Like Stefan, about 60 percent of kids treated with cisplatin experience some degree of hearing loss; 40 percent require hearing aids or cochlear implants. Why does the drug harm one child and not another? The two scientists suspected that genetic differences between kids were important, but had no idea which genes were involved. They collected DNA samples from 162 kids across Canada who were treated with cisplatin and analyzed their genetic makeup.
Each of us has about 25,000 genes on 23 pairs of chromosomes. Hayden and Carleton narrowed their three-year search by targeting 300 genes involved in drug metabolism, hoping to find some key ones that were different only in the kids with hearing problems. They discovered two genetic culprits, known as TPMT and COMT. “If a child treated with cisplatin has these gene variants, that child will go partially or completely deaf,” says Hayden.
Hayden and Carleton are developing an inexpensive DNA saliva test that would allow doctors to predict who is genetically susceptible. In future, high-risk kids could be offered other treatment options: an alternative chemo drug, lower doses of cisplatin, or a protective drug. Paediatric oncologist Rod Rassekh, who helped identify the gene variants, is now doing a study to see whether a drug called sodium thiosulphate can prevent hearing loss in kids with high-risk genes when administered with cisplatin. The Vancouver researchers are also investigating whether the two genes cause hearing loss in adult patients.
The team is also focusing hard on anthracyclines, a class of drugs given to almost three-quarters of childhood cancer patients. They’ve helped boost survival rates for kids to over 80 percent, but at a price: possible heart damage. “We’ve seen kids die because of this,” Rassekh says. “One study estimated that the risk of death from cardiac causes was 8.2 times that of the normal population, even 25 years after therapy.” Hayden and Carleton have collected DNA from more than 1,400 kids treated with anthracyclines and identified genetic differences in those who developed heart problems. These include certain genes, called drug transporters, involved in pumping the drug out of heart cells. “We’ve found some preliminary markers that are promising,” says Carleton.
Their goal is to develop a genetic test that can predict who is at high risk for heart failure. “I can see a day when the dose, or the type of drug, will be based on your genes rather than your body surface area,” says Rassekh.
The network has collected DNA samples from more than 3,000 kids affected by ADRs and more than 25,000 who took the same drugs safely. Using this large and growing DNA bank, Hayden and Carleton hope to develop tests that can predict the safety of many different drugs for children, and help prevent the most common and severe ADRs.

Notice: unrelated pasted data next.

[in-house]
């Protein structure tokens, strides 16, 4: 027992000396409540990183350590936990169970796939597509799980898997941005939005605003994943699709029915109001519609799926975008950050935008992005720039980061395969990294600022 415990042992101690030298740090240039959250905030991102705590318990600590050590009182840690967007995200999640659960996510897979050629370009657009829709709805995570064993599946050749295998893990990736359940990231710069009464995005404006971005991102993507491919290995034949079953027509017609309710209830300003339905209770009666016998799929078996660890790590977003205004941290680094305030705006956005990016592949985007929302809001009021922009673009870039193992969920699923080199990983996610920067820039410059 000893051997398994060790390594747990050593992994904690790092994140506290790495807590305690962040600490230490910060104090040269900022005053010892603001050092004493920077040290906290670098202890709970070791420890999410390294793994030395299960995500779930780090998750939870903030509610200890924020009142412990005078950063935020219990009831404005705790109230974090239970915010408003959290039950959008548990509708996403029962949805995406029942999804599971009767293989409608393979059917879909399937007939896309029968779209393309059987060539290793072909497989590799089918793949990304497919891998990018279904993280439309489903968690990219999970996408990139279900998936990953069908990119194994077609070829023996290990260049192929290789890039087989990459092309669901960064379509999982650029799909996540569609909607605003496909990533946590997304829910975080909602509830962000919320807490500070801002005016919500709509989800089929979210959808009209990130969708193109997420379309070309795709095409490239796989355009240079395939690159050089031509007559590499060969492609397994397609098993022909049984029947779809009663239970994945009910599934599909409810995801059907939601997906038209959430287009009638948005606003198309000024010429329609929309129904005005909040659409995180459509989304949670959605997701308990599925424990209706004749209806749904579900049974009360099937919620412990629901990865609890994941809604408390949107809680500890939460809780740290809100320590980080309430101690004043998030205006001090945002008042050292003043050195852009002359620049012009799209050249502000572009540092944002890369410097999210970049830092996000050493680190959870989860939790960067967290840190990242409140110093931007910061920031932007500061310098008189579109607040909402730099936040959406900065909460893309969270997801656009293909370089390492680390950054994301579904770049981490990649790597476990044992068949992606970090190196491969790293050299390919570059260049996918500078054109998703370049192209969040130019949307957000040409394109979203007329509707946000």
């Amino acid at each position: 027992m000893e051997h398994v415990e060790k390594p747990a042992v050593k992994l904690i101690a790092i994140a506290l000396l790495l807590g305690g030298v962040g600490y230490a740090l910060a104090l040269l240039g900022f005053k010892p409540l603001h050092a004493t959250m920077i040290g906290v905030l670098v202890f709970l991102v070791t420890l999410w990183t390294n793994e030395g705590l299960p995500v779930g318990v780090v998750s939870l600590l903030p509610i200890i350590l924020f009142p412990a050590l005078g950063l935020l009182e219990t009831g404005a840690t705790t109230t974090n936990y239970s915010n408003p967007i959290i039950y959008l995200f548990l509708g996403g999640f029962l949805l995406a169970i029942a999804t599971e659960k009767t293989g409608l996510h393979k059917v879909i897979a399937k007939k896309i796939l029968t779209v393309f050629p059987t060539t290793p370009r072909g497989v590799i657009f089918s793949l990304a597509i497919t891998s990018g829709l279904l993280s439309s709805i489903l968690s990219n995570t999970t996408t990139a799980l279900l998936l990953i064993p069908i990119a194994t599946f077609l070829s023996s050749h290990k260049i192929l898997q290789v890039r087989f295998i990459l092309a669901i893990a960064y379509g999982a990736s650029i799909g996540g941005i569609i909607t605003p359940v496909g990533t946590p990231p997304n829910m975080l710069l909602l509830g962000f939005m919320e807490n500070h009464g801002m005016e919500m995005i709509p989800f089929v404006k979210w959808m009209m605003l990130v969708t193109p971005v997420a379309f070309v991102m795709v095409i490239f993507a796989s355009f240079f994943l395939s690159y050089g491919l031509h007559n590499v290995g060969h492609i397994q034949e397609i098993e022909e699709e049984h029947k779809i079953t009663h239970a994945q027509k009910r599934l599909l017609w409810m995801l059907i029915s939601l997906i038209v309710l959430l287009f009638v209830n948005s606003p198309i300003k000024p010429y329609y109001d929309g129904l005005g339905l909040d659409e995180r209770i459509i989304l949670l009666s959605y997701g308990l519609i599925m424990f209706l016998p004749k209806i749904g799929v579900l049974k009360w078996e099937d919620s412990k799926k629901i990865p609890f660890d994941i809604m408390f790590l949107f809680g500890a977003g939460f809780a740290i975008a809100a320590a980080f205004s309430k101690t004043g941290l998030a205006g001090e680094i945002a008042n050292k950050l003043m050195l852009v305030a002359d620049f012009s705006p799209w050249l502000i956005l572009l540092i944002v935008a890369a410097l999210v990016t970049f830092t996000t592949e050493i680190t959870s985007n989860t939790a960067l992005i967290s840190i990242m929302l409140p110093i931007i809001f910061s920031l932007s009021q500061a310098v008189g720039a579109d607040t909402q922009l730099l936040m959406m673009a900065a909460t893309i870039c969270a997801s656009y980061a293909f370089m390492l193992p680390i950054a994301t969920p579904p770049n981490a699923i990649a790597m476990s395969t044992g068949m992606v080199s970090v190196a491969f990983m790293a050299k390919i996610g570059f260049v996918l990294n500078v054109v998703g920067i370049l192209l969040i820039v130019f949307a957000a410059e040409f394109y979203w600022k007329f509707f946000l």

The future: Customized care?
The network’s research is already saving lives. In the case of codeine, network investigator Gideon Koren discovered that some nursing moms metabolize the drug in such a way that it can be life-threatening to their babies. The impact was immediate: The FDA in the United States and Health Canada issued warnings that breastfeeding moms taking codeine should watch their infants for shallow breathing, limpness, unusual sleepiness (sleeping more than four hours at a time), and other signs of morphine overdose. Regulators also required drug manufacturers to change the labelling of medicines containing codeine to highlight the potential risk.
Koren, director of the Motherisk program at Toronto’s Hospital for Sick Children, found in a 2009 follow-up study that nearly 25 percent of breastfed babies became less alert or had abnormal breathing after their mothers took codeine. So, an ADR that was thought to be rare happens more frequently.
The network is now doing a study to test the benefits of a predictive genetic test for mothers that might help prevent codeine ADRs in breastfed infants. Three hundred women giving birth by Caesarean section at hospitals in Toronto and London, Ont., will take a simple DNA saliva test to see if they metabolize codeine very rapidly. Those identified as ultra-rapid metabolizers will be given another pain reliever, such as ibuprofen.
Another control group of 300 women will receive a standard dose of codeine medicine for pain relief, and both the moms and their babies will be closely monitored for ADR symptoms. If the study shows that personalizing pain relief treatment to match a woman’s genetic makeup is safer for her and her baby, this could mean that the test would be offered to women giving birth in hospitals across the country.
Making drugs safer for kids matters to all families. More than 50 percent of kids take prescription drugs annually, many of them receiving multiple prescriptions a year. And we now know that some kids face much greater risks based on their genes. The CPNDS is working to lower that risk. “These are not just unfortunate side effects,” says Carleton. “We need to treat disease without creating additional disability.”
For Tent, a genetic test that could have predicted her son’s risk of permanent hearing loss would have made a huge difference. “I would love to have had that choice. If I’d had the option of giving him another drug or a lower dose of cisplatin, I’d have gone for it,” she says. Knowing that Stefan’s case helped researchers at BC Children’s Hospital find a way to prevent similar reactions in other children means a lot to her. “It’s amazing. So many kids will benefit from this test, and their parents will have a choice.”